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Interview With The Founder Of Yogi Footwear

Tell us about how Yogi came about?

We originally came up with the idea in the mid to late ‘90s. We had been buying dead stock trainers in Cyprus and Poland. One of the guys we were working with found these shoes called Earth Shoes. They were a bit like a brand called Roots, with their negative sole unit. The negative sole was meant to be good for the posture and the spine. Roots has a shop on Regent Street in the ‘70s - all the Soul Boys used to wear them. So we put the Earth Shoes (about 12 pairs) in the shop and they sold out straight away. We decided to do something like them too.

What about the design?

The Earth Shoes were the initial inspiration. We did just one shoe to start with, because nobody had that last. In the end we went to someone in Portugal to make our own one. Everything was basically done off that last. The first shoe was a lace up. Then we did the boot version in three colours, followed by one with a Velcro strap in the second season. It just grew very quickly from there. I remember at one point us having about 200 different samples on the floor of the studio. It was good times. People picked up on it really quickly.

How did the name come about?

At the time we decide that we didn’t just want to call it Duffer of St George footwear. It had to be something by Duffer or something that sounded like a brand in its own right. Craig Ford (who worked in Sales and Marketing) came up with the name. It sounded a bit mysterious. There was that whole Japanese dragon thing going on at the time. Prada Sport had just come out too – everything was really pared back. It seemed to fit.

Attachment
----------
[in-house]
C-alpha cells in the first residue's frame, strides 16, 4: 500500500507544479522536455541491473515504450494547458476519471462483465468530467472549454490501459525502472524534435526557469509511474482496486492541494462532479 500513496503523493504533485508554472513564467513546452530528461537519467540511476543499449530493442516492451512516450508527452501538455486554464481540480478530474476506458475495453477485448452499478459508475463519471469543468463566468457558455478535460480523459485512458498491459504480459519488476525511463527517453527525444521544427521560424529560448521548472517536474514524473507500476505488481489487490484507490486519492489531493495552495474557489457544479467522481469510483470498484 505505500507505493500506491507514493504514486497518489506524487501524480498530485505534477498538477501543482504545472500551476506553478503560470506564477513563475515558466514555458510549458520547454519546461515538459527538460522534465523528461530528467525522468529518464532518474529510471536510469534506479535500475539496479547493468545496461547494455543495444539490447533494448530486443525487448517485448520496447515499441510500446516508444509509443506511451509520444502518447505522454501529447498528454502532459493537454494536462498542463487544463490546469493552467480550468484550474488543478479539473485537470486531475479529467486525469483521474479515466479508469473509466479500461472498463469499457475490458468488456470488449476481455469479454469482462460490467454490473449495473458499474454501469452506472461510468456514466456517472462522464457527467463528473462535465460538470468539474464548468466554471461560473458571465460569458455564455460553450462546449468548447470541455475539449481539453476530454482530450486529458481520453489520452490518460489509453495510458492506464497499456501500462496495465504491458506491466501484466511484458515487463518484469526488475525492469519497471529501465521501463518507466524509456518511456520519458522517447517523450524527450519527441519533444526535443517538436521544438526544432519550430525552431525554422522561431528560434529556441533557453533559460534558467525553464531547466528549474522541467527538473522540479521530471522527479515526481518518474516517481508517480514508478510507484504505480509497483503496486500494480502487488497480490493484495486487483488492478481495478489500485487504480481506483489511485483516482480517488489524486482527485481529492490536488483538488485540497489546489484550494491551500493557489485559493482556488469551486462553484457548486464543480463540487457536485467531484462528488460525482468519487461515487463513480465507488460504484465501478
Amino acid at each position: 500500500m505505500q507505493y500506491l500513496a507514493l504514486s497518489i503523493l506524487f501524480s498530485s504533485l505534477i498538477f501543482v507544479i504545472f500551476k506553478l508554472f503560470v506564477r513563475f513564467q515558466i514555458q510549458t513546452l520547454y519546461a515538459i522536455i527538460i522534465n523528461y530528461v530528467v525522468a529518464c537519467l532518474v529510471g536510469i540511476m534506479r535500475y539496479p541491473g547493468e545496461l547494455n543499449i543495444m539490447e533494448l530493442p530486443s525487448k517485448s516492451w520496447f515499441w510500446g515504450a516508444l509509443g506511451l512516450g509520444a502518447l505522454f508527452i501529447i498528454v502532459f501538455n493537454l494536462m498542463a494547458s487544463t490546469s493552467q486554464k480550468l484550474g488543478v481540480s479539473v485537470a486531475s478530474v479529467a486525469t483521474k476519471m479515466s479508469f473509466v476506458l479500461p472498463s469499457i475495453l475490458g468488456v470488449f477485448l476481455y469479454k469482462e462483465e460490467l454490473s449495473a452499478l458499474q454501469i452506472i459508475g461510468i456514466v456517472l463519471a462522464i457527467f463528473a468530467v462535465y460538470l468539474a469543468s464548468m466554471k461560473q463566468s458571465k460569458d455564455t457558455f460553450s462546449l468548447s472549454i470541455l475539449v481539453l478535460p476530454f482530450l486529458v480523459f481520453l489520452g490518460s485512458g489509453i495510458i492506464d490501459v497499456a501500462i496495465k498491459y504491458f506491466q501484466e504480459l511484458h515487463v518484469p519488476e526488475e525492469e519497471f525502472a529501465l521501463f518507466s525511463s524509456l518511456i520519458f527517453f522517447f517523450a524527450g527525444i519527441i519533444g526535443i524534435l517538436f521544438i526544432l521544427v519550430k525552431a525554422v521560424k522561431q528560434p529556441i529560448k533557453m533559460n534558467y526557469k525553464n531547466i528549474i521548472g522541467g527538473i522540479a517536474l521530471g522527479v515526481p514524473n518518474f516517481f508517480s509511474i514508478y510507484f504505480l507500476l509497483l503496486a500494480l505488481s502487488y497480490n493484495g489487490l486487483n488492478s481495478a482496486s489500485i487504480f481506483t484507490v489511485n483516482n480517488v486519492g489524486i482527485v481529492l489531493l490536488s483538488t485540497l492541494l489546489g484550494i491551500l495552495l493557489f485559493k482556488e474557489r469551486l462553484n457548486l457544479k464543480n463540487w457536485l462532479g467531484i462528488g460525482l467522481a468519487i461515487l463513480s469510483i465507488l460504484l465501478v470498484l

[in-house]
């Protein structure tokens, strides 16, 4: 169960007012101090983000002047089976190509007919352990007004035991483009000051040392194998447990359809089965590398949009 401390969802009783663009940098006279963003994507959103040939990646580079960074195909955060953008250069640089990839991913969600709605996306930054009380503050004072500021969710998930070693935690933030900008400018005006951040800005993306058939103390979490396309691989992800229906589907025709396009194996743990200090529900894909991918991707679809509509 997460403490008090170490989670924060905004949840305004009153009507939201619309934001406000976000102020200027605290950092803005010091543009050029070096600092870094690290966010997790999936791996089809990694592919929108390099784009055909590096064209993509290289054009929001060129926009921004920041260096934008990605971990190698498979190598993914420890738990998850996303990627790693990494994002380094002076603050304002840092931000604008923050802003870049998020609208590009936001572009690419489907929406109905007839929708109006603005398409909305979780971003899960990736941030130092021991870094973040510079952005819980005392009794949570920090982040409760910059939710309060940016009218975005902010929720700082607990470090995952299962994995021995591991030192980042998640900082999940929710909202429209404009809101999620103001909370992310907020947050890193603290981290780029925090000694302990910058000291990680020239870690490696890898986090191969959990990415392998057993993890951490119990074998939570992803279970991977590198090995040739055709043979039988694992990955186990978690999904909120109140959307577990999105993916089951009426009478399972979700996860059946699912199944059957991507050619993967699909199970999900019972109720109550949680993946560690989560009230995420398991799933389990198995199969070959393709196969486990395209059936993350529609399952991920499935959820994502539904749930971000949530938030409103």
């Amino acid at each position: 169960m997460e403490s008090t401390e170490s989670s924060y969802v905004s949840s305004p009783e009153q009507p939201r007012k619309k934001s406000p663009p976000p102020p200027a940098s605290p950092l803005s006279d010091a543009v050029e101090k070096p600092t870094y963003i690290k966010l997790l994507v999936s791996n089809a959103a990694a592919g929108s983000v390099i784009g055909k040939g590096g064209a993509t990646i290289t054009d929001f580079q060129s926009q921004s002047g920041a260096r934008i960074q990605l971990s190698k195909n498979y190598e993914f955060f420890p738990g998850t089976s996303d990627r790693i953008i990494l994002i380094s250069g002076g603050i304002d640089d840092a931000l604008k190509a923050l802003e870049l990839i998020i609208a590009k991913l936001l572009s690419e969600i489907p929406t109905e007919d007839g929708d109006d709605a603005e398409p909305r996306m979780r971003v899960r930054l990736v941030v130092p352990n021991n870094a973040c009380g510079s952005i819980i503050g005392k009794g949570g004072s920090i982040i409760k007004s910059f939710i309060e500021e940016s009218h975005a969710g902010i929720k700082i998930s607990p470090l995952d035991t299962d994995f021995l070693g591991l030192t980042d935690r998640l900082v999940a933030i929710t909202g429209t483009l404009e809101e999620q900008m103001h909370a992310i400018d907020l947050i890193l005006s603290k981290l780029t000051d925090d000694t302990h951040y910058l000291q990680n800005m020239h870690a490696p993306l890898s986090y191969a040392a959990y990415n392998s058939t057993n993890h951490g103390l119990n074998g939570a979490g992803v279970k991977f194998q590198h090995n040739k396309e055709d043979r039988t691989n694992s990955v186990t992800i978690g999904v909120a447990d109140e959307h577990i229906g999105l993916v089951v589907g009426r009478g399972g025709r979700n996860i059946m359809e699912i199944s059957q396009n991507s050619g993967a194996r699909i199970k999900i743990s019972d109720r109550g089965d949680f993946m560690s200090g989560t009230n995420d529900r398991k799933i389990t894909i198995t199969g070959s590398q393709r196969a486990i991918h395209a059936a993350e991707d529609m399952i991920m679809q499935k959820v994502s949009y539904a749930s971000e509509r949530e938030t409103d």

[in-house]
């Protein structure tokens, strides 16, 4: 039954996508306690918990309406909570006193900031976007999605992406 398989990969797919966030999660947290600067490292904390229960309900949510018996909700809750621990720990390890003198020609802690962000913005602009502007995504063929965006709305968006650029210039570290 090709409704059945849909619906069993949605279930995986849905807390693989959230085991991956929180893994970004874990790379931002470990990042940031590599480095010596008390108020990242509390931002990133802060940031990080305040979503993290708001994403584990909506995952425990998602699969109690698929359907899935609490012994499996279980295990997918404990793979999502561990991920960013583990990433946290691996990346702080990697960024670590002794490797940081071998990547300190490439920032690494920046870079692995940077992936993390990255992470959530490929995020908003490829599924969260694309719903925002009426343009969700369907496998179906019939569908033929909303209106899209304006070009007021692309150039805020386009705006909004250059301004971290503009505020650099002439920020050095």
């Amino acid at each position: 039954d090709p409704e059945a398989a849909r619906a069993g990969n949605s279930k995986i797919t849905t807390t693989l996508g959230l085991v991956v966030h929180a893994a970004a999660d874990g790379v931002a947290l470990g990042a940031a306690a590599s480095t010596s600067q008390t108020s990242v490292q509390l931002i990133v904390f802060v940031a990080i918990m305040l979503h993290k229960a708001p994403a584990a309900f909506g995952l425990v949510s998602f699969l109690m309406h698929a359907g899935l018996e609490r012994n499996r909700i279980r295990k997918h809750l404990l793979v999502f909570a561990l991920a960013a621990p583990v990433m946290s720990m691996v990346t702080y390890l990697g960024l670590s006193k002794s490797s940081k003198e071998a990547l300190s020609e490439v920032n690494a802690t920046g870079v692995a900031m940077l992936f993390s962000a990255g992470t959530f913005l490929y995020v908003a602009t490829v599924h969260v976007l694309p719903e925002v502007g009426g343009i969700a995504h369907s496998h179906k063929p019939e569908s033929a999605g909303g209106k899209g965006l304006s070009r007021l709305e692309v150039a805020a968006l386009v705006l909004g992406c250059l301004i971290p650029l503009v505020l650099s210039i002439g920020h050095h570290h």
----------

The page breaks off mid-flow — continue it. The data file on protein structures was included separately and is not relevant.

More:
How would you describe the original aesthetic?

The idea was based on the concept stores like Beams in Japan. They had a big influence on us. They had a really small collection of their own products and they just built around that. The main thing was just about getting the look. All of our Duffer of St George clothing and the other brands we were stocking – things like YMC and 6876 - were pretty simple looking at the time. So we wanted the shoes to reflect this too. We always tried to push it as a separate line to the clothing.

Where were you selling Yogi?

Office and Selfridges were early stockists. Richard Wharton at Office was making some desert boots out there at the time. He said go to the factory, meet this guy and if you get something made I will buy it from you. He wanted Duffer in his store. We had 200 accounts in the UK. All the really good accounts: Geese; Flannels; Cruise; Hip; Philip Browne – bought really early and did really well with it too.

What sort of people were wearing Yogi?

Trendies I suppose. We also did small sizes for girls. At the time people were also wearing Birkenstocks. They fitted in with what was going on. Noel Gallagher, Paul Weller, Bobby Gillespie, David Beckham all wore them. Jamie Oliver was one of the people who wore them quite early on too. Craig came over and said that some guy had just come in who was a cook. Jamie told us that he was making a show and that he was going to be famous. So we made him a cup of tea. He also said that he was doing a cookbook and needed some samples to shoot. And he also said he was making a TV show. We’re like, alright, just give some gear to get rid of him. He left, really happy, with a couple of bags of gear. A couple of months later he invited us to the book launch at the ICA. There were massive posters of him wearing all of it. It was brilliant. We were then like: “Hi Jamie. Do you want anything else?” He definitely wore Yogis pretty early on.

How long did it last for?

Maybe five years. The market had moved on and it didn’t feel as relevant anymore. We started changing the styling. But even in the shop we had moved on. We were starting to do classic brogues with Trickers. I guess Yogi just fell out of favour. It probably peaked in the early 2000s.

Any highlights?

I remember the whole window of our Shorts Gardens shop being full of the entire collection. It looked great. We were really proud.



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